When something wrong happens (and remember, you will be punched in the face) the dynamics of empowered teams change. People get nervous, fingers are pointed, and anxiety creeps in. Without proper leadership, the team may rush to get out of there by coming up with a root cause and remediation plan very quickly. If the exercise is too shallow, they may be worsening the situation. Leadership must turn that dynamic into true teamwork in difficult times. That's why they join the team and go down the details until every option has been considered. They become part of the team and flag a clear signal: we're here to solve the issue, not to manage it.

There's another factor: project leaders tend to have a broader perspective on the problem at hand, and can arbitrate effective solutions by compromising things that the team may not dare to. That perspective becomes a critical asset in difficult times, but it can only be exercised by true willingness to solve and compromise. It is perfectly useless when a project sponsor, coming from a business background, takes a stance like: "this is an IT problem, go figure it out." If that same guy goes into the details, 100% of the times the solution found is way better.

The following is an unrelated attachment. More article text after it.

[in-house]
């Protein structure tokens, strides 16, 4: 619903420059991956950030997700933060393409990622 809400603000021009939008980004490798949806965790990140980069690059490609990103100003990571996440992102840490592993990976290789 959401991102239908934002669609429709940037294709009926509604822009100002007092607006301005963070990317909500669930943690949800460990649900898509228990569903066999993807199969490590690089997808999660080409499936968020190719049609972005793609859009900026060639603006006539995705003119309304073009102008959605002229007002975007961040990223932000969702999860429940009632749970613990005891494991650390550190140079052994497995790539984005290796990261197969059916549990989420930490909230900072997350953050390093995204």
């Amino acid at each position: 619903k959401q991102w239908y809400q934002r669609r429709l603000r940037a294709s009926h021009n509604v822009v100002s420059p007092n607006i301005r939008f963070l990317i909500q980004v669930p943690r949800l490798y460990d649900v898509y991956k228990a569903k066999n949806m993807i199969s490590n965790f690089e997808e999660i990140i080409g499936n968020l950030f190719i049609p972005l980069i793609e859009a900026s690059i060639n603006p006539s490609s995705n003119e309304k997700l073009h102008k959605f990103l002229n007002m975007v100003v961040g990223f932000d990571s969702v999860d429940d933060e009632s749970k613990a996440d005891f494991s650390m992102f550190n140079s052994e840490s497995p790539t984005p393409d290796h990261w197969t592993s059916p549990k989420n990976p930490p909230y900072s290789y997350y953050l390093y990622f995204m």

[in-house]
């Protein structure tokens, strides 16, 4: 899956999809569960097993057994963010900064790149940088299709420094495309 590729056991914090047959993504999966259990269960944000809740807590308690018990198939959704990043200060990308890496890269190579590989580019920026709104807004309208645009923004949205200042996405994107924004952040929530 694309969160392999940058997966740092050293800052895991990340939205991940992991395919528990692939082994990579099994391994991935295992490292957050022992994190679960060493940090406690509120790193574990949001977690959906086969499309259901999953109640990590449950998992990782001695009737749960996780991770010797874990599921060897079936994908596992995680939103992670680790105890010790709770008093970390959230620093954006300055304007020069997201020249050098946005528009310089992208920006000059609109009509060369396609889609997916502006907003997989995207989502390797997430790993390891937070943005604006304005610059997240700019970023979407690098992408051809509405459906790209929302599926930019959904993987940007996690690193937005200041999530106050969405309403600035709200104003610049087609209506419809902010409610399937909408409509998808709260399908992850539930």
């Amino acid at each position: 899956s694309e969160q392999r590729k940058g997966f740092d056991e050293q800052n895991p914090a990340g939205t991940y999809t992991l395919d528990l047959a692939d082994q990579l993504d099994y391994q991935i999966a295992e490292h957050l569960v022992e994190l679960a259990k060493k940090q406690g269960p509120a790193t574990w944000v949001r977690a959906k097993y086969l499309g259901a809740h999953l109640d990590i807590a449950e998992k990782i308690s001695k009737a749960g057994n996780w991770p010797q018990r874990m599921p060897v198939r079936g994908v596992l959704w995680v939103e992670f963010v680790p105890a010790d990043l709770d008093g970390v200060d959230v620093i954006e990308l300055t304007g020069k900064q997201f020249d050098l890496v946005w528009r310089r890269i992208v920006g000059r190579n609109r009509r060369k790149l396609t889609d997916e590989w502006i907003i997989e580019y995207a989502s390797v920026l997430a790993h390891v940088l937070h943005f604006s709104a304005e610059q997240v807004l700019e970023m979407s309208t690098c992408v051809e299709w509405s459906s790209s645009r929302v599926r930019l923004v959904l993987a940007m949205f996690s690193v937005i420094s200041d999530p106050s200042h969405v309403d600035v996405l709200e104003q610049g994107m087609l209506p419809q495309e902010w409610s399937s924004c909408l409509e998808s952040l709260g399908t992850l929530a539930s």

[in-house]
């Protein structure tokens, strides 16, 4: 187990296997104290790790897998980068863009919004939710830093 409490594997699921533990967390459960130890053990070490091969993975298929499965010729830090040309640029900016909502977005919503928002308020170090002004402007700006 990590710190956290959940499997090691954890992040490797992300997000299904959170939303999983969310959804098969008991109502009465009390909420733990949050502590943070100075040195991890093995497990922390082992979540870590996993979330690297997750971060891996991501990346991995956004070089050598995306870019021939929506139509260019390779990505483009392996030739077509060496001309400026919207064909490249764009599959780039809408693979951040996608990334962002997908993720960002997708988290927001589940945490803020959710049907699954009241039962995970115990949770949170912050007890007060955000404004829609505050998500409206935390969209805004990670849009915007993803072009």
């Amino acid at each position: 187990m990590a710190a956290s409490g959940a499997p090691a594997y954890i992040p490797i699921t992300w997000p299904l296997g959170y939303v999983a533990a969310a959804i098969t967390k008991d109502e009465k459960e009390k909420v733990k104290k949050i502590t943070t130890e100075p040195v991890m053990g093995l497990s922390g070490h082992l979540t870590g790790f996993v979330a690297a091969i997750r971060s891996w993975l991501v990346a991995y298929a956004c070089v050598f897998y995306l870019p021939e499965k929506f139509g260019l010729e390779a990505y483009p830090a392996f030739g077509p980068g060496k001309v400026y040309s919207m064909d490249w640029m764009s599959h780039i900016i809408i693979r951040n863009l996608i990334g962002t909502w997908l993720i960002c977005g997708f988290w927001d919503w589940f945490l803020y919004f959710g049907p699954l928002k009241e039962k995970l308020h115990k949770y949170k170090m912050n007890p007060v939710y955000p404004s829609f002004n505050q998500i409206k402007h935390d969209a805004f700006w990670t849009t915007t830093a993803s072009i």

When you get punched in the face, there are no subject matter experts, there are no prohibited domains, there is just a problem to solve, and the willingness to make the effort, drill down, and help. This is, in my experience, the behavior that most accurately predicts success.

That was it. I'm going on annual leave this evening, so I'm really willing to unwind, rest, and spend time with my family. Don't worry though, I'll be back next Friday. Let's see what these days bring up. I will share with you then. Cheers.


Journal, for that matter

Journaling can change you. I started journaling about 5 years ago. A good friend told me that if someone close to you is fighting cancer, you'd better keep a journal. That fight is a roller coaster of emotions: good news are received with exhilaration, setbacks sink you in despair. The only way to keep some objectivity is to journal the process, and review it. I still keep those notes but have never read them again ever since.

But soon enough your objective log of events calls for something else. You dump your thoughts, your feelings, your ideas, your pending actions. I never got to do it regularly, but every now and then I feel the need to write. It degenerated into some form of free writing, straight from the brain into written words. I do it in the iPhone (Day One app is the best), I do it on paper, on my notebooks, on my little Hobonichi Techo daily planner. The liberating feeling of dumping your worries out in the open world is addictive. Liberation probably comes from the fact that, when read, those worries always seem much less daunting. But perhaps the biggest impact comes from reviewing your notes written one or two years ago.